But godliness with contentment is great gain. For we brought nothing into the world, and we can take nothing out of it. ~I Timothy 6:6-7
The script I’m currently rewriting grapples with the idea of contentment. What does it look like? Where does it come from? Is there such a thing as false contentment? And how do I answer these questions — all of which Scripture addresses directly — in a manner that doesn’t reek of “Christianese” to someone who wouldn’t touch a Bible if you handed it to them?
Immersing myself in this morass, I shouldn’t be surprised to find my own contentment under attack.
At the moment, I’m starting my dream work — being able to write full-time as my day job. I am married to a wonderful, creative man who gets as excited as I do by the dictionary.com word of the day. We’ve been practically given a beautiful house to live in for the next year.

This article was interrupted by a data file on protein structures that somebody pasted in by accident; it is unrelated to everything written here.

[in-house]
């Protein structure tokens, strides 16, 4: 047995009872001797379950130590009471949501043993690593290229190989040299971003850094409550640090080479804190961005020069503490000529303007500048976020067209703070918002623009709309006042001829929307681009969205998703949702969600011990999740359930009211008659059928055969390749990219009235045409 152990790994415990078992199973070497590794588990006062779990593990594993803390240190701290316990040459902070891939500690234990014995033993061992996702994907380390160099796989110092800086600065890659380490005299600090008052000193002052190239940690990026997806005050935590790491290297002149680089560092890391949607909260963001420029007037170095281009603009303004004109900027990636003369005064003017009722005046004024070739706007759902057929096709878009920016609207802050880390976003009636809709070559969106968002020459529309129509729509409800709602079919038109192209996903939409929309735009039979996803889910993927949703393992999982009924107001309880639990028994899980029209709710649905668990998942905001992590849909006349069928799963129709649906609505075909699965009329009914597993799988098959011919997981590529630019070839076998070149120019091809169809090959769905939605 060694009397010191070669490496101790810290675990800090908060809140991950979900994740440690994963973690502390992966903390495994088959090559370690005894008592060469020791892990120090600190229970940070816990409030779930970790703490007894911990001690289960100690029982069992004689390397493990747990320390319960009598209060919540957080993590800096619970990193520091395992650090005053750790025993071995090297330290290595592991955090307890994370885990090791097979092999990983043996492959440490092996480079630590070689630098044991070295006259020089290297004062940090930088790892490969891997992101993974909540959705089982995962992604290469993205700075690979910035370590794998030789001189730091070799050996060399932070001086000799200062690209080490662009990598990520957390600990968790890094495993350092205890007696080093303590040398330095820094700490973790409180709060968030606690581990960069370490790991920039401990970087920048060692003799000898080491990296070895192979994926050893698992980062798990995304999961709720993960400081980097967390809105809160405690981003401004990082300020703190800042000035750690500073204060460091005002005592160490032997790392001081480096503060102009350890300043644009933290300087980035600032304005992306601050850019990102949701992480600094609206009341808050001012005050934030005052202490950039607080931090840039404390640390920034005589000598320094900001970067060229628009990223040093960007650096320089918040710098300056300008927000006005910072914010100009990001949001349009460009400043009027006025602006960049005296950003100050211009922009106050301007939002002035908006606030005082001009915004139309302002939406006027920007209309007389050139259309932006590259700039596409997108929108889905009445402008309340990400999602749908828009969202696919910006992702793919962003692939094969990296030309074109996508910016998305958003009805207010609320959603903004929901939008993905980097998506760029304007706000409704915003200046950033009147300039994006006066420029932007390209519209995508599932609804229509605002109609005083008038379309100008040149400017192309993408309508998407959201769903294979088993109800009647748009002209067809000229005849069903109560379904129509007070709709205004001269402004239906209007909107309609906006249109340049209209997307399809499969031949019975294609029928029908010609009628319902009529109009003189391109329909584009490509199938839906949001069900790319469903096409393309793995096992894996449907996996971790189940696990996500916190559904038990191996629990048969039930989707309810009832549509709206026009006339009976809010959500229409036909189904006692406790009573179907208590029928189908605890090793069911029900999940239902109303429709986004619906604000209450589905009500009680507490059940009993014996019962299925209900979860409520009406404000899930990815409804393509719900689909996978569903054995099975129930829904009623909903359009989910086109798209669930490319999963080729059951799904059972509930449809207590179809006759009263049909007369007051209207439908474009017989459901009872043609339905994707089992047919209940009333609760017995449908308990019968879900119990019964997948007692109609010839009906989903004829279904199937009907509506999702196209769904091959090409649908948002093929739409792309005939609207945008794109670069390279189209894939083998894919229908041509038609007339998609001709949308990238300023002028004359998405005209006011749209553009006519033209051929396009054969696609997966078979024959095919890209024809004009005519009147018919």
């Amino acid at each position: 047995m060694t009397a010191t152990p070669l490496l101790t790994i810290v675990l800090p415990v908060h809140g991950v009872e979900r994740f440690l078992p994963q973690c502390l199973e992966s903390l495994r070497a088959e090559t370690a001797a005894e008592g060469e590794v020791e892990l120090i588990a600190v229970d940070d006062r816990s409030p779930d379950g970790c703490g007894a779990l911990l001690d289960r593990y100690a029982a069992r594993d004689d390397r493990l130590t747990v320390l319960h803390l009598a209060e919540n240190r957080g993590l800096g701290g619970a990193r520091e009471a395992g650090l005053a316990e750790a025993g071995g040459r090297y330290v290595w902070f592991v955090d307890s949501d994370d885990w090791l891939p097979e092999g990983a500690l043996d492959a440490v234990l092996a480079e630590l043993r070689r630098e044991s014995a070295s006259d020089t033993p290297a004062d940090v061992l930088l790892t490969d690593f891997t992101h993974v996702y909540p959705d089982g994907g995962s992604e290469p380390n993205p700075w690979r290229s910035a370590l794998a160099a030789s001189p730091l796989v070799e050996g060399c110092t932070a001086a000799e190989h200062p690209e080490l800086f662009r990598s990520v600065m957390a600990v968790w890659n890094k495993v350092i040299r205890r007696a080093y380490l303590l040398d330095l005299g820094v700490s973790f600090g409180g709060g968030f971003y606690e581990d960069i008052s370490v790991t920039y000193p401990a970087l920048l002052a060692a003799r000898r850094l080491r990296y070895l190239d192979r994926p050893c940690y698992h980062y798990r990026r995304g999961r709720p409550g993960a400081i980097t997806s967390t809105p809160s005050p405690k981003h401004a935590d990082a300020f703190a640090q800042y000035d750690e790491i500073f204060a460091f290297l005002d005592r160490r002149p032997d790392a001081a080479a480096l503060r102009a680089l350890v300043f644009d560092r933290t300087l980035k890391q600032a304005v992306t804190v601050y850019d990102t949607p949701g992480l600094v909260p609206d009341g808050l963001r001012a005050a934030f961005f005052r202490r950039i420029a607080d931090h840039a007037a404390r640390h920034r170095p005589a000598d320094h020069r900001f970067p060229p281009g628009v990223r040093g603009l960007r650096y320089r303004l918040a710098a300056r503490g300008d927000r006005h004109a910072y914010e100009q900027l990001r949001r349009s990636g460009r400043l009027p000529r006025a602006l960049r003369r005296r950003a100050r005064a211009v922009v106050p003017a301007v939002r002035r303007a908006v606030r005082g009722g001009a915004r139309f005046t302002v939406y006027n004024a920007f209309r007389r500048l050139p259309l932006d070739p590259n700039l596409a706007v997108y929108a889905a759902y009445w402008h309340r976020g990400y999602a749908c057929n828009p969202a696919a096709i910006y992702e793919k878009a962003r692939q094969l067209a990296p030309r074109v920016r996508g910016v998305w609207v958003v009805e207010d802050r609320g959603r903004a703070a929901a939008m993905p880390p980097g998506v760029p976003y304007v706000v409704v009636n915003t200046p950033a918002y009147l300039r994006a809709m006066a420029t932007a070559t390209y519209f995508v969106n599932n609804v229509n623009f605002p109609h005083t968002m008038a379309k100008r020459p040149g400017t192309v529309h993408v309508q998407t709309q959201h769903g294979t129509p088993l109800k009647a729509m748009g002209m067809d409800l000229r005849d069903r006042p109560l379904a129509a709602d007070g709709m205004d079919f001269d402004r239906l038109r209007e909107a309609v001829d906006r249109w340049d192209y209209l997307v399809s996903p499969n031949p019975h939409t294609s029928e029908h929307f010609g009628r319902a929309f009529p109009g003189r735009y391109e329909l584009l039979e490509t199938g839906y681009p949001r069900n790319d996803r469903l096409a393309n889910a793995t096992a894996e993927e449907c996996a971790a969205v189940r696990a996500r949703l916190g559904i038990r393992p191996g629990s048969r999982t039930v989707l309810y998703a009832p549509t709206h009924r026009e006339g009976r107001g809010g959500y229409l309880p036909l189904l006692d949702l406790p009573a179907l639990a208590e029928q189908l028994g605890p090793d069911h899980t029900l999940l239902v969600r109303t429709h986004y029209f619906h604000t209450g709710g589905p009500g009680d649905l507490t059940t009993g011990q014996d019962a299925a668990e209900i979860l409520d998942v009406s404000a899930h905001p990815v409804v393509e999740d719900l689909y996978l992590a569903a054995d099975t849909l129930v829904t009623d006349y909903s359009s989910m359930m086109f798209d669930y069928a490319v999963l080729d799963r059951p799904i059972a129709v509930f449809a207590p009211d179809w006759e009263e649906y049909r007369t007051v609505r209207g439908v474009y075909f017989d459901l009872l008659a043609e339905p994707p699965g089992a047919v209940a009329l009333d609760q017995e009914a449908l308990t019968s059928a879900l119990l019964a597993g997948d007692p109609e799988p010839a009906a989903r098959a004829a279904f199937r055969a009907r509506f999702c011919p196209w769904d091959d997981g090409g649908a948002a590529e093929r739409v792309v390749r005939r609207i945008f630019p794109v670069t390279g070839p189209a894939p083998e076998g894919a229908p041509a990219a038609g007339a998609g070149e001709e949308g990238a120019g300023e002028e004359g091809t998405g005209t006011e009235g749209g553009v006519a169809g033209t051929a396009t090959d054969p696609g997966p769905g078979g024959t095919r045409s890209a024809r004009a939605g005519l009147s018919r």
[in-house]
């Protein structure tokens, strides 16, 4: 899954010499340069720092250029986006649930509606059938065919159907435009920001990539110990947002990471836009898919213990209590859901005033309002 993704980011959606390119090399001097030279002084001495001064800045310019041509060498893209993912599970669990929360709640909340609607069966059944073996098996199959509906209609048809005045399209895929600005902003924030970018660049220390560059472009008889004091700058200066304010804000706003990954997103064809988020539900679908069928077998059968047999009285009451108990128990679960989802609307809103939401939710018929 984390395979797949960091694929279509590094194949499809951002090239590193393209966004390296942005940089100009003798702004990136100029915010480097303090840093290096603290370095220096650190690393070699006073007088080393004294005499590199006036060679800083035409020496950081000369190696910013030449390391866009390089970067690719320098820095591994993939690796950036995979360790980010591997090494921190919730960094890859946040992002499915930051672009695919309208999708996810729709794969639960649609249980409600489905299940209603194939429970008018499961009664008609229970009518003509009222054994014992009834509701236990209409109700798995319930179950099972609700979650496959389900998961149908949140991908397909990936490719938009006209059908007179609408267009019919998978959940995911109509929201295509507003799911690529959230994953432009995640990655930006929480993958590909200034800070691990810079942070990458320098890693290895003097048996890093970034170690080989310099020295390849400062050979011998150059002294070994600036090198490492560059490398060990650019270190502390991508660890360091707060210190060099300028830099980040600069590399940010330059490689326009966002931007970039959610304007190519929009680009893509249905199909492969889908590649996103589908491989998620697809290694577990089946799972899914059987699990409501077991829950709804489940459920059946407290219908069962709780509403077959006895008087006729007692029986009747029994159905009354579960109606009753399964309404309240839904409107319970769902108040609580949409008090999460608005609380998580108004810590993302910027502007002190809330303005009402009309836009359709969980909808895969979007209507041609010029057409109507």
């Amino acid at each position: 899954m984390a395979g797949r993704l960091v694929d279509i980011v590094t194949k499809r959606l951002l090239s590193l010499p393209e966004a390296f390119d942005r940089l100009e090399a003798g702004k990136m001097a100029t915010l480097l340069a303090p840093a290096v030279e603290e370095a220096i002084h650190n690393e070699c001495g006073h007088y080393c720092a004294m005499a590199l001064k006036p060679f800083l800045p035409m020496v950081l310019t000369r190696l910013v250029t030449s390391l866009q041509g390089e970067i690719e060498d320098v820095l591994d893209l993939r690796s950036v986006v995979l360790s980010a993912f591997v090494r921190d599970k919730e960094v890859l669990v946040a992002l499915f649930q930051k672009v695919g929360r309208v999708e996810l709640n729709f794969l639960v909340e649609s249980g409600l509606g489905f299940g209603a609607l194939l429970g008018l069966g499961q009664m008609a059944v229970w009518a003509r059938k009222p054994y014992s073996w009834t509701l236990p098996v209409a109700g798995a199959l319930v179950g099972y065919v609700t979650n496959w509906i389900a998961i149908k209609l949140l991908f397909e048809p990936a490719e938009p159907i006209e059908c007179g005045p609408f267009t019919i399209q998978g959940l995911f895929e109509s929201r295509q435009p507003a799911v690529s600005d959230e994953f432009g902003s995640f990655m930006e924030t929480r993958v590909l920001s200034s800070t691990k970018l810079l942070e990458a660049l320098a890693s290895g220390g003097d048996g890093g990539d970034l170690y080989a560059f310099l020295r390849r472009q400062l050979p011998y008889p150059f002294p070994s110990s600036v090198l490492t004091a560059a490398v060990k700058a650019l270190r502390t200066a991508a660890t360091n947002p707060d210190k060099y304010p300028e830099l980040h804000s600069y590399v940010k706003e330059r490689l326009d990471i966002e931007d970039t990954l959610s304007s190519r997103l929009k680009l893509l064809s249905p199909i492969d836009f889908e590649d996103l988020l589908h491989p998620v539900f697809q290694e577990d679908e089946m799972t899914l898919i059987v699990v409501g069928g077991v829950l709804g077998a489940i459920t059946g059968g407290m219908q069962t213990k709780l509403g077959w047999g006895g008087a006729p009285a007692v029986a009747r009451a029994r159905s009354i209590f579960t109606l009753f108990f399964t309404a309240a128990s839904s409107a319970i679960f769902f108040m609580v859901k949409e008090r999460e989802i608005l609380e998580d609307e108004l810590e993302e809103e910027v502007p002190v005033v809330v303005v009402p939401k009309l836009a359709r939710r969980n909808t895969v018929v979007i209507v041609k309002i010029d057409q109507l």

–And yet, I find myself shot through multiple times a day with tiny, hot needles of irritation and envy for what I don’t have, for the things that don’t satisfy. It’s often the most inane, ridiculous situations: the friend who has her guest bathroom decorated perfectly, the woman at the grocery store who manages to get her hair to frame her face just right, the article by a writer who expresses a thought in clever, insightful way I wouldn’t have thought of.
All of which tells me: if I can’t embrace who God has made me to be and what He has given me in this moment, I will never be content. It won’t matter how many screenplays I sell, how brilliant my marriage is, or if we end up with a lovely little mountain cabin in the wilds of the Blue Ridge — I will find ways to take issue with it, to handcraft my own discontent.
So here’s to embracing the gift — the gifts — of the moment. To weaving a fabric of contentment, thread by thread, thought by thought. And to telling a story that just might encourage someone else to do the same.